Expression, Localization, and Activity of the Aryl Hydrocarbon Receptor in the Human Placenta

Int J Mol Sci. 2018 Nov 27;19(12):3762. doi: 10.3390/ijms19123762.


The human placenta is an organ between the blood of the mother and the fetus, which is essential for fetal development. It also plays a role as a selective barrier against environmental pollutants that may bypass epithelial barriers and reach the placenta, with implications for the outcome of pregnancy. The aryl hydrocarbon receptor (AhR) is one of the most important environmental-sensor transcription factors and mediates the metabolism of a wide variety of xenobiotics. Nevertheless, the identification of dietary and endogenous ligands of AhR suggest that it may also fulfil physiological functions with which pollutants may interfere. Placental AhR expression and activity is largely unknown. We established the cartography of AhR expression at transcript and protein levels, its cellular distribution, and its transcriptional activity toward the expression of its main target genes. We studied the profile of AhR expression and activity during different pregnancy periods, during trophoblasts differentiation in vitro, and in a trophoblast cell line. Using diverse methods, such as cell fractionation and immunofluorescence microscopy, we found a constitutive nuclear localization of AhR in every placental model, in the absence of any voluntarily-added exogenous activator. Our data suggest an intrinsic activation of AhR due to the presence of endogenous placental ligands.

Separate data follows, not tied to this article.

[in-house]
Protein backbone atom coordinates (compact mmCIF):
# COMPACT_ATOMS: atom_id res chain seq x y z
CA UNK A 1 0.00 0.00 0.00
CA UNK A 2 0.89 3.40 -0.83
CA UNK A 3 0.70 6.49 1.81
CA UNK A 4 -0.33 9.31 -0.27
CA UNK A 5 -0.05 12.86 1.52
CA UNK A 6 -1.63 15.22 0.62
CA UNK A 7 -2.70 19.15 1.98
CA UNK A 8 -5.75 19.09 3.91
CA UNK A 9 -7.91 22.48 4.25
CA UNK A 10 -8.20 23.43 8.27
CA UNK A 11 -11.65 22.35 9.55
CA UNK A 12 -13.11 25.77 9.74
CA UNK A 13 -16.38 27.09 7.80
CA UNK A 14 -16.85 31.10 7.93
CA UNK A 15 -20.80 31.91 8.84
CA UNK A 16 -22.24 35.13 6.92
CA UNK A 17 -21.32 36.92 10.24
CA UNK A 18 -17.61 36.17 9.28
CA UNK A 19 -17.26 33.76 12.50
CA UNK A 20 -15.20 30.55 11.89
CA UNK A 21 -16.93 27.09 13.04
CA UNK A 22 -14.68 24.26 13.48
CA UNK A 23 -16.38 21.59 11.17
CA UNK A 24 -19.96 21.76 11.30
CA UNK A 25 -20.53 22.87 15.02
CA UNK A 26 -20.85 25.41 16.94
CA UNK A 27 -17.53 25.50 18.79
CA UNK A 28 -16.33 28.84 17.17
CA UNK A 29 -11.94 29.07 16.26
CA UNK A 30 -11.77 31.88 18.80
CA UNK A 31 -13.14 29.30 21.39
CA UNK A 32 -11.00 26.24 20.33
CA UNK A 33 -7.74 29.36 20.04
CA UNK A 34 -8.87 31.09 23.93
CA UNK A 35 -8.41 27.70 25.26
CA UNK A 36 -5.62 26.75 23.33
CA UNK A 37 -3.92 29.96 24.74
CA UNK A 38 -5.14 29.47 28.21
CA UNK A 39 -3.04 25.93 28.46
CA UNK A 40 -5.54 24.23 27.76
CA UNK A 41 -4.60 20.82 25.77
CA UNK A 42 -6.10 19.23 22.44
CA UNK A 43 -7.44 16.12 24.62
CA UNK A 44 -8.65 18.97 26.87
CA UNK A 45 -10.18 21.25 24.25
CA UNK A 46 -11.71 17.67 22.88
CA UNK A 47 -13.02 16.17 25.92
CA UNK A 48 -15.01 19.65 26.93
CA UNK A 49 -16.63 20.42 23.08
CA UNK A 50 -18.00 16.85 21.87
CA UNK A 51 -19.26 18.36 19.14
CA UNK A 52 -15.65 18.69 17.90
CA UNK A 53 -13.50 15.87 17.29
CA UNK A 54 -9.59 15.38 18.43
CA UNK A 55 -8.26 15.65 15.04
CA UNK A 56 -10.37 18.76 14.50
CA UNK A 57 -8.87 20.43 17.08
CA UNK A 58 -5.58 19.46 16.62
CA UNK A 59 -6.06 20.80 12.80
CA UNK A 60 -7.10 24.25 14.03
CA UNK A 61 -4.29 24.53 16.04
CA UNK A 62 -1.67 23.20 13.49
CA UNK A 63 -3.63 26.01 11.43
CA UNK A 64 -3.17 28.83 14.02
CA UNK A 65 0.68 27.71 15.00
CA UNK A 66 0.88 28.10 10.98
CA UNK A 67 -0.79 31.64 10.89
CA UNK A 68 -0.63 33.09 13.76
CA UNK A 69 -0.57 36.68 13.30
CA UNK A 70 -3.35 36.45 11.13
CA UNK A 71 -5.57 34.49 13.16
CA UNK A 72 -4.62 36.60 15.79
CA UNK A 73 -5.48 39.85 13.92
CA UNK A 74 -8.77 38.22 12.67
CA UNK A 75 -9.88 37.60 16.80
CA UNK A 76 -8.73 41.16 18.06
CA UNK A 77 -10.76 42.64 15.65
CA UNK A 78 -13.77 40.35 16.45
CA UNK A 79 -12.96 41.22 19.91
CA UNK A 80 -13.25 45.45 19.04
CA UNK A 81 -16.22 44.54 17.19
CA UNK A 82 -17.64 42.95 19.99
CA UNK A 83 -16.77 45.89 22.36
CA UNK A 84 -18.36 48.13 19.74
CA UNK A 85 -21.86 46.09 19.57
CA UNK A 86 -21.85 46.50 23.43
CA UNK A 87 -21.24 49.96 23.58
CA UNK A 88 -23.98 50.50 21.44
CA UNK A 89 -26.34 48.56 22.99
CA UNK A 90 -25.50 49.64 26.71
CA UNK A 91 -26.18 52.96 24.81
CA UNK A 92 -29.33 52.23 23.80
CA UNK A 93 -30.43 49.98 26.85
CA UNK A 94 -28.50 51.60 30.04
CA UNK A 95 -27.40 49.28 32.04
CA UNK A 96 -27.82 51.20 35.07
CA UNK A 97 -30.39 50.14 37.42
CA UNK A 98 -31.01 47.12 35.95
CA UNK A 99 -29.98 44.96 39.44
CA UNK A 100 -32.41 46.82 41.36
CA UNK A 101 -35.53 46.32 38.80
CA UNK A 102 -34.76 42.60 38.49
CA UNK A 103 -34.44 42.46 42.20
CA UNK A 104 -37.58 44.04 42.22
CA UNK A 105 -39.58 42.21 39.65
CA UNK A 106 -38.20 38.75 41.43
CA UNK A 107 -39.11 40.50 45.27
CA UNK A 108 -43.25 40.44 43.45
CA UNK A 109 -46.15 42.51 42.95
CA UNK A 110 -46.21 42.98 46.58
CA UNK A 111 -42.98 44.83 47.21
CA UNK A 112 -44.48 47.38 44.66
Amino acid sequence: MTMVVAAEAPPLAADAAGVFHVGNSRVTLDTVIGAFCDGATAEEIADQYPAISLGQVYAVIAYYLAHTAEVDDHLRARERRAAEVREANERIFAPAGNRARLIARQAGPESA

Keywords: ARNT; AhR; CYP1A1; CYP1B1; benzo-a-pyrene; ontogeny; placenta; trophoblast.

MeSH terms

  • Animals
  • Biomarkers
  • Chorionic Villi / metabolism
  • Female
  • Gene Expression Regulation
  • Gene Expression*
  • Humans
  • Oxidative Stress
  • Placenta / metabolism*
  • Pregnancy
  • Protein Binding
  • Protein Transport
  • Receptors, Aryl Hydrocarbon / genetics*
  • Receptors, Aryl Hydrocarbon / metabolism*
  • Trophoblasts / metabolism


  • Biomarkers
  • Receptors, Aryl Hydrocarbon